Proud Granny Meets Her Grandchildren for 1st Time
Margaret Donald is a very proud grandmother. She has a lovely daughter and three beautiful grandchildren: Karen (8), Craig (6) and Rebecca (3). She spends many hours looking over photographs sent from her daughter, dotting on the three lively little lives. But Margaret lives each day with a heavy heart – she has never seen her grandchildren, because they live 10000 miles away and she has a serious phobia of flying.
Linda, Margaret’s daughter, and her husband moved to Melbourne two years before their first child was born. Although Linda has invited her mum to visit, and although Margaret would love to spend time with her daughter’s family, she cannot beat the fear that plagued her life. Margaret’s late husband often suggested they go on holiday abroad, but after worrying too much about the flight, they always settled for two weeks in the Lake District.
One of Margaret’s closest friends even tried to get her on a short flight from Glasgow to London. They arrived at the airport, checked in, had a coffee in the lounge, but at the very last minute, as the flight was called, Margaret abandoned her journey and rushed from the terminal building.
A BreakthroughOn Christmas day two years ago, Margaret’s friend presented her with an envelop. Inside was a voucher to attend a Fear of Flying Day with one of the major airlines. Considering it rude to reject the present, Margaret went ahead and enrolled on the course.
The first hour of the training day was spent talking informally with cabin crew and pilots in comfortable surroundings at the airport. A private lounge was used as the meeting place and Margaret found herself enjoying coffee and cakes as she chatted to senior staff about their jobs in the air.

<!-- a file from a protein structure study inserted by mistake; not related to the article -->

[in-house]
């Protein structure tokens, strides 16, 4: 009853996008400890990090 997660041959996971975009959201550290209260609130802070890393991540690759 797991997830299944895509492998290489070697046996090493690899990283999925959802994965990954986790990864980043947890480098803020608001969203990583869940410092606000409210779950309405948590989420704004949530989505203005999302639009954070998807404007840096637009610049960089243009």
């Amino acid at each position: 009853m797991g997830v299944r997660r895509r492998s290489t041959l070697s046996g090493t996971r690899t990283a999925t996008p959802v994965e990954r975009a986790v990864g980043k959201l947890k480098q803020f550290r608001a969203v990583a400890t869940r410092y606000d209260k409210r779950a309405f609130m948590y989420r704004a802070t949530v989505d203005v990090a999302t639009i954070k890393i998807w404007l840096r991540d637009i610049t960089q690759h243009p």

Next came a short film and talk by a training captain. He casually explained how aircraft work, what procedures were used to ensure safety of passengers and crew and what a typical flight consists of. He told loads of funny and interesting stories, lightening the mood of the session.
The Training FlightTogether with twenty other people on the course, Margaret was told it was time to go flying. As the Airbus A320 was boarded, nervous and anxious passengers were constantly reassured by the crew. The captain welcomed everyone onboard and the cabin crew made sure people were comfortable.
As the aircraft taxied along the runway, the training captain stood in the aisle and provided constant information to the passengers. He explained about the noises that could be heard inside the aircraft, and about the process of take-off. The commentary continued as the aircraft lifted into the air, most passengers completely oblivious to the fact that they were airborne for the first time in their lives.
In the air, the captain and his crew constantly talked to the passengers. Every noise, turbulence and action was explained in detail, leaving nothing to the imagination of the passengers. Finally, the approach was made for landing and, without any delays, the wheels touched the ground. Rapturous applause from passengers and crew signified a major hurdle being cleared for Margaret.
Two days later, Margaret booked a flight to Australia.
Margaret was interviewed by the local newspaper when she returned to Glasgow. A reporter had learned about her plight and decided to interview her. Thinking it might help other terrified flyers, she agreed to talk with the reporter. A short feature appeared in the newspaper the following day – the last paragraph of the report said it all. Margaret commented: “I have had many wonderful moments in my life: my marriage to Ronnie and the birth of our daughter are only two of numerous times that I have felt emotional. But by far the very best single moment of my entire life was when three young children ran to meet me as I exited from the airport terminal after a long and pleasant journey across the world”.